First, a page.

Assumed Notes. But Trenwick America also emerged out of the internal restructuring as
the subsidiary under which all of Trenwick’s U.S. subsidiaries operated. For the year
ending December 31, 2002, these consolidated American operations generated
approximately 52% of Trenwick’s revenues, generating $571 million in annual revenue.77
One can accept the notion that Trenwick as a whole, and Trenwick America, in
general, emerged from the Chartwell and LaSalle transactions as a more leveraged
organization. Trenwick also was a much larger overall operation, having absorbed
Sorema, Chartwell, and LaSalle in less than four years.
What the complaint fails to plead are facts supporting an inference that Trenwick
America was insolvent as of the time of the restructuring, much less that the Trenwick
directors believed that to be the case. In this connection, it is important to recognize that
the plain terms of documents the complaint draws from and references to — the LaSalle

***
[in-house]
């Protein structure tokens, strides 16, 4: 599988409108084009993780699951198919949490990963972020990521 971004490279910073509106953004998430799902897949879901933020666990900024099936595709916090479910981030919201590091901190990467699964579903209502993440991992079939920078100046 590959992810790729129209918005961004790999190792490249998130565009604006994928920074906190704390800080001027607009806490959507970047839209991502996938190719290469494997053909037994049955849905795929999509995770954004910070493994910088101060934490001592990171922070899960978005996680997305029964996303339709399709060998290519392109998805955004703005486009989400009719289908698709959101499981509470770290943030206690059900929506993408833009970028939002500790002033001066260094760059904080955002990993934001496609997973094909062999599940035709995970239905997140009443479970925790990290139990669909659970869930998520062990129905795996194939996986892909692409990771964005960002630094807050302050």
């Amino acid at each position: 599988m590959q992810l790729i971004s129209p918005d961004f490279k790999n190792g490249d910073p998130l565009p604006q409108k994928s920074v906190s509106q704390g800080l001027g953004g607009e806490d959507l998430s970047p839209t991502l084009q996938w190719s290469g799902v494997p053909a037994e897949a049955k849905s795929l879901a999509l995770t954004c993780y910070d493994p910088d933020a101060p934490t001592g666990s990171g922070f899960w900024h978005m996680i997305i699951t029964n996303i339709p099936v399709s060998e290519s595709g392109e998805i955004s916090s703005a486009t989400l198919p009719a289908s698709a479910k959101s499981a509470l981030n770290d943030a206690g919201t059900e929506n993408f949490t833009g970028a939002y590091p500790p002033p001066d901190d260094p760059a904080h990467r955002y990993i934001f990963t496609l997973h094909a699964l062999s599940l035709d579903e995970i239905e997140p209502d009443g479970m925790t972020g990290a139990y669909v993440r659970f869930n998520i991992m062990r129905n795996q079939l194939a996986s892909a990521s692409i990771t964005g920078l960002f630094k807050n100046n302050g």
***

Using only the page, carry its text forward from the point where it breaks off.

merger proxy and the Trenwick/LaSalle Joint Proxy Statement — explain the purpose of
the restructuring. Namely, the restructuring was undertaken in order to create chains of
American, English, and Bermudan subsidiaries, chains that would enable favorable tax
treatment for Trenwick.
The complaint fails to articulate a rational premise for the notion that the
restructuring, and the allocation of Trenwick’s debt among the various chains, had some
other, less obvious, and more nefarious purpose. In particular, there are no facts pled that
support a rational inference that Trenwick’s board believed it was structuring the chains
77 Stone Aff. Ex. 1 at 11 (Trenwick America Amended Disclosure Statement For Plan Of Reorganization).